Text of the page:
Friday, April 2, 2010

The Top 10 Cause of Stress and How to Overcome Them

By Lester Sim

Stress in the workplace is becoming more common these days.
Among factors that contribute to workplace stress are
competition among employees, large workloads, negative work
attitudes, quality control, legal challenges, training, and
office politics. It is time for the management to be aware
of how serious stress levels are in their respective
departments and review the best Stress Management solutions
for its employees. Here are the top ten causes of stress as
described by The Global Business and Economic Round Table on
Addiction and Mental Health:

1. Lack of Control - It is vital to take into account the
opinion of workers on the ground before implementing a
new policy that could change their work orientation. If
workers are forced to accept change when they have no say at
all, they would feel that their voice is unimportant to the
management. View how employees respond to the ideas, and
consider any alternative that would create a win-win
situation for both parties rather than force-feeding
employees. Stress management is about having a productive
and effective work environment.

2. Lack of Communication - Two-way communication is always
the best method when it comes to conveying messages to all
workers. Hold a session on Employee Communication to
announce company profit, lost, revenue, future planning,
current situation, bonuses, etc. instead of using static
communication tools like memos all the time. Be open to
their suggestions. When this is successful, you will see
that everybody is proactive and contributing where
communication is concerned.

3. No Appreciation - When an employee shows better job
performance, or improves on attendance or in any other
aspects of job, sincere praise would greatly increase their
motivation and self-confidence. Small gifts on their
birthdays will also make them feel appreciated. Tell them
how much the company appreciates their service. Nothing
enlightens a busy day more than having a caring and
appreciative boss.

4. No Feedback, Good or Bad - Let the employees know if
they have been doing things right or if they need to improve
on some areas by providing professional feedback through
personalized reply. When they submit their work, or propose
some ideas to you, at least listen to them. Occasionally
employers may not even realize that some workers feel
ignored, stressed and in need of some attention.

5. Career and Job Ambiguity - Helplessness happens when
people are feeling uncertain about their jobs, especially
when rumors like salary delay, retrenchment, mergers, and
plant closing spreads. It is important to keep workers
informed about current situations despite the already
stressed situation.

6. Unclear Policies and No Sense of Direction - In order to
get employees to understand company policies, we must
encourage both passive and active two-way communication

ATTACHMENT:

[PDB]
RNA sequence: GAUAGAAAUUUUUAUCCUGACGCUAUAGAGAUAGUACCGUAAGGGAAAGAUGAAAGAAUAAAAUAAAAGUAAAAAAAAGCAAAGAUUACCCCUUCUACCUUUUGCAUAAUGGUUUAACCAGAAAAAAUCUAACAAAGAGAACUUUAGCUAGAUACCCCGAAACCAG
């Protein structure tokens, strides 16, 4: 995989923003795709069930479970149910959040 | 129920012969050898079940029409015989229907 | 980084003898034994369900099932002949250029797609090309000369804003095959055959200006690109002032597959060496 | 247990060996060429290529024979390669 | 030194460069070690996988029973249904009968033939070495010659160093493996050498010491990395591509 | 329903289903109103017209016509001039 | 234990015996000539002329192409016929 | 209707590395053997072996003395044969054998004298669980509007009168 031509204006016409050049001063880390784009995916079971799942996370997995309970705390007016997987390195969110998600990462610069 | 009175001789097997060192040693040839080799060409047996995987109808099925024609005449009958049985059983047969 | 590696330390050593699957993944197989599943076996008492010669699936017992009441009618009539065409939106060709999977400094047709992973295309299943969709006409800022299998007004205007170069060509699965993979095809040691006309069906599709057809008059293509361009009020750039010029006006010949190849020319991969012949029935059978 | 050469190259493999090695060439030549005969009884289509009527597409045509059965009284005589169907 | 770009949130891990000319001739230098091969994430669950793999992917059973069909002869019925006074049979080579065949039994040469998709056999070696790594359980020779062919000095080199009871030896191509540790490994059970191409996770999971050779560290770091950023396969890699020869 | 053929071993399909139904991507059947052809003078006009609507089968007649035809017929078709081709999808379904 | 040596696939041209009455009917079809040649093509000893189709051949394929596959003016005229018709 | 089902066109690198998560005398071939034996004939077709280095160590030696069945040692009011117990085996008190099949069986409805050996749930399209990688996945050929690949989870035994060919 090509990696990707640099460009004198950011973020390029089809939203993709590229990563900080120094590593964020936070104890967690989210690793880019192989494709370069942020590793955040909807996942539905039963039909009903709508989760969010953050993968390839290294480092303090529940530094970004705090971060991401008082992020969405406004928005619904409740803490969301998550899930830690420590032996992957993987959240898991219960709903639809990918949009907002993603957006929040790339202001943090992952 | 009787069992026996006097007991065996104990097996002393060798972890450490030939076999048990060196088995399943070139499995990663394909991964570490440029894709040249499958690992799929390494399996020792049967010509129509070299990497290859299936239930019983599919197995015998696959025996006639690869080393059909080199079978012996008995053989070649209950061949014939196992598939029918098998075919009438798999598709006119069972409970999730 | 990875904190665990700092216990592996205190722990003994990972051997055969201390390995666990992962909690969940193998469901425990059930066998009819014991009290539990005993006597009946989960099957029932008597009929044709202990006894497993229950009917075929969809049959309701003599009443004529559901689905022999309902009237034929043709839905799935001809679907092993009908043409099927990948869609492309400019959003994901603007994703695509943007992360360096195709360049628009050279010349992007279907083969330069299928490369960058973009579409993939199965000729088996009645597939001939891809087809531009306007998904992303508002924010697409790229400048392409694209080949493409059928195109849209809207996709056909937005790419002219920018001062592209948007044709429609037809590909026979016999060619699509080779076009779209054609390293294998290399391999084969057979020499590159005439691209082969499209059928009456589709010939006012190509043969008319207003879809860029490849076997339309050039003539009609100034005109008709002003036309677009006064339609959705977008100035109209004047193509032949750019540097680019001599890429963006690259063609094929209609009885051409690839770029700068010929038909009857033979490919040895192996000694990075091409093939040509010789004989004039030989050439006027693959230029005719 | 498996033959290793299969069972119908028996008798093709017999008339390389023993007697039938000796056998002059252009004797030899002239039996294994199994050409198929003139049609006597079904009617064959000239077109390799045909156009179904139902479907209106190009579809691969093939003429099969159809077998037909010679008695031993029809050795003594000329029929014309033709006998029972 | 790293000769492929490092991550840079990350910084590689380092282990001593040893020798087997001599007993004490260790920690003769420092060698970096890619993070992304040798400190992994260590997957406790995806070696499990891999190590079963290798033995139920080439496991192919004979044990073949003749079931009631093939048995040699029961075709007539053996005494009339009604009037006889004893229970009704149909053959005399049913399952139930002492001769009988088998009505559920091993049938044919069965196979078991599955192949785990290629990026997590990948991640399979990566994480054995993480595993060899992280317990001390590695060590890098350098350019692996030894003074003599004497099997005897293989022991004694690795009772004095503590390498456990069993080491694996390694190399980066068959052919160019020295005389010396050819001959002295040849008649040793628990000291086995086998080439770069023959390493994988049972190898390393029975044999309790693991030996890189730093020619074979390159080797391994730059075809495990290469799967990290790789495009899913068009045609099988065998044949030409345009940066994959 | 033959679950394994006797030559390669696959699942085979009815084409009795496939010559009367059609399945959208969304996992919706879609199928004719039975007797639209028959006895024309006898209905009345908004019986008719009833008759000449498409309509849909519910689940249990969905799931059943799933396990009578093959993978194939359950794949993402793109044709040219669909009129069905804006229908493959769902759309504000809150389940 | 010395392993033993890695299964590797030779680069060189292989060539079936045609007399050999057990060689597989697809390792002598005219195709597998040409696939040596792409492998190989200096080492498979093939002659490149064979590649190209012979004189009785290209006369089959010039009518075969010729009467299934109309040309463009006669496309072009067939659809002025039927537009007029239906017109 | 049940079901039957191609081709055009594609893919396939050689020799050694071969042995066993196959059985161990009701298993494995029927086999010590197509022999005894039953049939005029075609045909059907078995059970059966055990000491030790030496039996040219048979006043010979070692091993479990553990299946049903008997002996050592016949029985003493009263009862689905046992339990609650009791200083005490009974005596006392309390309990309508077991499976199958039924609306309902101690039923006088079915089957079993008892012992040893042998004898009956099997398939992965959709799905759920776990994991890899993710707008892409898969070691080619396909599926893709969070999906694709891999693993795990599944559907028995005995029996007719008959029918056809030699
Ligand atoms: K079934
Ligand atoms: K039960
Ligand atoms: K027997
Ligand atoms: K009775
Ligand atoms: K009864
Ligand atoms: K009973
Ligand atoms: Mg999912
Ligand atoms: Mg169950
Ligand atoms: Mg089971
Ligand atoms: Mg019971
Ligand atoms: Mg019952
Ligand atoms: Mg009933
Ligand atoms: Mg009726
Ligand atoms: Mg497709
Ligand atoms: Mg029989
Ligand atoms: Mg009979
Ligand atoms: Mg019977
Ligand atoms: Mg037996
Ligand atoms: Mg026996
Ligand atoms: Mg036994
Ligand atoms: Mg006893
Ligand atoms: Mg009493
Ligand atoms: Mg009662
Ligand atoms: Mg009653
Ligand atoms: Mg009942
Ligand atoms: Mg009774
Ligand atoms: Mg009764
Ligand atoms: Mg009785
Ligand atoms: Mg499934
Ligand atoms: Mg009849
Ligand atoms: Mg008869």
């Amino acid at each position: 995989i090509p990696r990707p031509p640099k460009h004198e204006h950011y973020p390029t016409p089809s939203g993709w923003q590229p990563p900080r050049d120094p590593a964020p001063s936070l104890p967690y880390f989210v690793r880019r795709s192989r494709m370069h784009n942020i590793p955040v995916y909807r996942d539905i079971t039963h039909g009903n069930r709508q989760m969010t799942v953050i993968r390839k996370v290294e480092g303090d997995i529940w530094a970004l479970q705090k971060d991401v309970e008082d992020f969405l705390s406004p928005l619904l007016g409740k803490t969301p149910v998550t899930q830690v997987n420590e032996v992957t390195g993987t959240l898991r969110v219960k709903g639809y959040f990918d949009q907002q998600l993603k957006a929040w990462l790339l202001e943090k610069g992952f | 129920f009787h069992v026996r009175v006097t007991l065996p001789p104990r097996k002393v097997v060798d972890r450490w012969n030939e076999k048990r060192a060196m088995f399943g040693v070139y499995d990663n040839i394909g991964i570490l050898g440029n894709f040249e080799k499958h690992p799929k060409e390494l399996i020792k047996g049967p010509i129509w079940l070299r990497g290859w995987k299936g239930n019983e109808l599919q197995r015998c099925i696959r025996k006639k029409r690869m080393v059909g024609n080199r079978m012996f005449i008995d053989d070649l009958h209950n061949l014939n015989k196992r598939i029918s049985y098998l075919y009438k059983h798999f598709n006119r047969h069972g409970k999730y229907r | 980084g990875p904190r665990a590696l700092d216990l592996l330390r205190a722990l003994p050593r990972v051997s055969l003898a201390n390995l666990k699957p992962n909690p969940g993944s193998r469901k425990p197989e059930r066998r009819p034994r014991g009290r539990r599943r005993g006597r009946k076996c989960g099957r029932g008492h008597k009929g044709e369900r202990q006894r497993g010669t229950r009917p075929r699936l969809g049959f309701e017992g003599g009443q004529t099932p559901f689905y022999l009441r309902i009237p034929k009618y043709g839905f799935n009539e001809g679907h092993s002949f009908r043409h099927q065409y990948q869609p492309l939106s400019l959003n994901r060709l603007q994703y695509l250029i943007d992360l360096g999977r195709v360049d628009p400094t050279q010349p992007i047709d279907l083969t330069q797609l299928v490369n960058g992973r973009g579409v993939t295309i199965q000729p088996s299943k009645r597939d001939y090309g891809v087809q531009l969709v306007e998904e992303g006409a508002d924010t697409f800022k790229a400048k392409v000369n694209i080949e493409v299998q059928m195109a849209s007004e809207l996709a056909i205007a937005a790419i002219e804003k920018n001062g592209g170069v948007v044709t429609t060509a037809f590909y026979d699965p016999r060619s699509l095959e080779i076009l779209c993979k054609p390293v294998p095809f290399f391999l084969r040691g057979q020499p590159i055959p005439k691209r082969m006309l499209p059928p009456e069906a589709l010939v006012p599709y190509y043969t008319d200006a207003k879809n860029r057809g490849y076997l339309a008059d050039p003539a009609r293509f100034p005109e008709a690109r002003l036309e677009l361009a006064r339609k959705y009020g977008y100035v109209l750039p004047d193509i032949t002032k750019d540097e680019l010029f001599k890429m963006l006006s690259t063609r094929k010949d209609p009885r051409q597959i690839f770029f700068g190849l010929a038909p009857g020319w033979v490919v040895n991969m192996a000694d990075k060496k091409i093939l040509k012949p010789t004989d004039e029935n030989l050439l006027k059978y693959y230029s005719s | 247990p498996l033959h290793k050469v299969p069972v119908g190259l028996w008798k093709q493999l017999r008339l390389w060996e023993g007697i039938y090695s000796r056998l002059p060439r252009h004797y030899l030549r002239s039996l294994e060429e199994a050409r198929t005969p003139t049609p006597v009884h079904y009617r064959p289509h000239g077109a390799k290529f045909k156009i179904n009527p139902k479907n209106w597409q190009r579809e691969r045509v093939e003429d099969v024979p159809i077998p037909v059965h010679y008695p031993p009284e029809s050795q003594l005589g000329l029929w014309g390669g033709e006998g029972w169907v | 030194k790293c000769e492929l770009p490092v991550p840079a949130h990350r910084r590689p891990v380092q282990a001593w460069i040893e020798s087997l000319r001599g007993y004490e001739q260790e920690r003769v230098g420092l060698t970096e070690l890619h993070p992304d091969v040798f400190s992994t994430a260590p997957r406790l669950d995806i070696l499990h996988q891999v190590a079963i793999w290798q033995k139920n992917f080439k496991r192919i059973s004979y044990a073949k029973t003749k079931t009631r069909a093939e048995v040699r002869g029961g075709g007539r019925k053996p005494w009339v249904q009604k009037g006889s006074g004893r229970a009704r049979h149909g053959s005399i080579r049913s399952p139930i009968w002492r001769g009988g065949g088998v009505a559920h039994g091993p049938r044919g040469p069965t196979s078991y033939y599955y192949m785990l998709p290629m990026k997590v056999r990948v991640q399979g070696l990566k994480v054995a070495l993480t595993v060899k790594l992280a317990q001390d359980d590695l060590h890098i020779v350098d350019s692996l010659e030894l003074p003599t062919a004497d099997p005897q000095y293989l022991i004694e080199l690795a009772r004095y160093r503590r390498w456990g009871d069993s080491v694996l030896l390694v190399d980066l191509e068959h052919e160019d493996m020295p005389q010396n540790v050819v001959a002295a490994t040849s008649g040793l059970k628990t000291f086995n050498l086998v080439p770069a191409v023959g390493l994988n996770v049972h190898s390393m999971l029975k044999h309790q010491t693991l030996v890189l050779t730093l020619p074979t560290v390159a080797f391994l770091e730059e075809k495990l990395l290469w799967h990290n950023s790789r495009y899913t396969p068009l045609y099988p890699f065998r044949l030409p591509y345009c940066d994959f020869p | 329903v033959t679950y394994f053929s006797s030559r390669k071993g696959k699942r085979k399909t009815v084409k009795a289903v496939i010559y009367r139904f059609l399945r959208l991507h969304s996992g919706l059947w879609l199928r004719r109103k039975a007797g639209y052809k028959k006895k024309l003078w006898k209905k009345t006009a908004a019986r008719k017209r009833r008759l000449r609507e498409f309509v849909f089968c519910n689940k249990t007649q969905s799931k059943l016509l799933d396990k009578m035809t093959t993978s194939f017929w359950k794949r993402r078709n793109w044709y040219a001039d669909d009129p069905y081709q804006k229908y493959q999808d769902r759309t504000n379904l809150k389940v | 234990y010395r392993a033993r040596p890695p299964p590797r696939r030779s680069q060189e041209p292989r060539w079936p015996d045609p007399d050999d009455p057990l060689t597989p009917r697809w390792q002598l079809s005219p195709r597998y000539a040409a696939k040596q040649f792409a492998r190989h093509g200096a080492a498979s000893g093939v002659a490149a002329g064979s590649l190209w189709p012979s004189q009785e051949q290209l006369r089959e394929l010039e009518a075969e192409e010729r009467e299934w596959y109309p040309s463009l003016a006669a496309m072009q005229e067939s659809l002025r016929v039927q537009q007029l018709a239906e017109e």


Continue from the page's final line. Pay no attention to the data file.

through bulletins, group discussions and memos and ensure
that the message is clear to everybody. Distribute printouts
of guidelines to the relevant employees to reduce chaos in
the workplace. Also allow some time for employees to adjust
to any new situations.

7. Mistrust and Unfairness -Be careful of how you treat your
employees and try your best to be fair, unbiased and
balanced in your judgments. Keep an open-door policy with
employees to avoid misunderstanding, and to help find out
what people think about managerial decisions. Treat
everybody equally to build sense of trust between you and
the employees.

8. Pervasive Uncertainty - Reinforcing new policies may give
stress to employees as they may be used to the old style of
doing their job. To help them out, prepare detailed
instructions in black and white for everyone to refer to.
One good tip on reducing the stress is to train the
employees whenever there are new implementations in the
office, to provide the knowledge on the new policies.

9. Random Interruptions - Walk-ins, call-ins, ringing mobile
phones, and spontaneous, constant demands from managers and
supervisors always disturb employee focus on the job he's
doing and stresses him out. Proper allocation of time, work
distribution, and knowing how to handle busy situation can
reduce this stress.

10. Workload - Having too much to do, or too little to do
can also put stress on people. Managers must be aware of the
amount of work they are putting on everyone and help to
prioritize which task comes first. They should also know the
right number of people to hire. Divide work according to
each employee's expertise, and give training for those who
are lacking experience.

Stress management in the workplace is vital. Stress-related
illness like heart attack, insomnia, high blood pressure,
and mental problems are on the rise and can be the result of
not having proper stress management techniques in place.

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